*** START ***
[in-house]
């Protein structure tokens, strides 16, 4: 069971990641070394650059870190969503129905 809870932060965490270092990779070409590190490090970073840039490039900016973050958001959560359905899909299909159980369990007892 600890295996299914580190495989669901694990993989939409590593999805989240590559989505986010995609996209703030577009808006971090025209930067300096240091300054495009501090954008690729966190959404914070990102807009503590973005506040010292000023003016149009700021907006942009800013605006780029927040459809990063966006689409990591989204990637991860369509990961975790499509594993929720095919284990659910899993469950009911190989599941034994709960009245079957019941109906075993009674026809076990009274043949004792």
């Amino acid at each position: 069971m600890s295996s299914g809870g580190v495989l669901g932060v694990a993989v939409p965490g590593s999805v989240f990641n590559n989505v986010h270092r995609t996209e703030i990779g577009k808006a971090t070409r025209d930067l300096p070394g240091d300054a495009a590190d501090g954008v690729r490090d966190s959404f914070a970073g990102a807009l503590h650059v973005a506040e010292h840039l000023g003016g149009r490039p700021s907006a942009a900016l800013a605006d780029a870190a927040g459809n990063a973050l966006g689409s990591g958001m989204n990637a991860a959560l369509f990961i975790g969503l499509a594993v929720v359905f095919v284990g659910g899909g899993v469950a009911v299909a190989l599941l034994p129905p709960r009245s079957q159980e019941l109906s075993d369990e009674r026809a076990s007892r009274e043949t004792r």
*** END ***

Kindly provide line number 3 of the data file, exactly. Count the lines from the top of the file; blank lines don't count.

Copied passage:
């Amino acid at each position: 069971m600890s295996s299914g809870g580190v495989l669901g932060v694990a993989v939409p965490g590593s999805v989240f990641n590559n989505v986010h270092r995609t996209e703030i990779g577009k808006a971090t070409r025209d930067l300096p070394g240091d300054a495009a590190d501090g954008v690729r490090d966190s959404f914070a970073g990102a807009l503590h650059v973005a506040e010292h840039l000023g003016g149009r490039p700021s907006a942009a900016l800013a605006d780029a870190a927040g459809n990063a973050l966006g689409s990591g958001m989204n990637a991860a959560l369509f990961i975790g969503l499509a594993v929720v359905f095919v284990g659910g899909g899993v469950a009911v299909a190989l599941l034994p129905p709960r009245s079957q159980e019941l109906s075993d369990e009674r026809a076990s007892r009274e043949t004792r």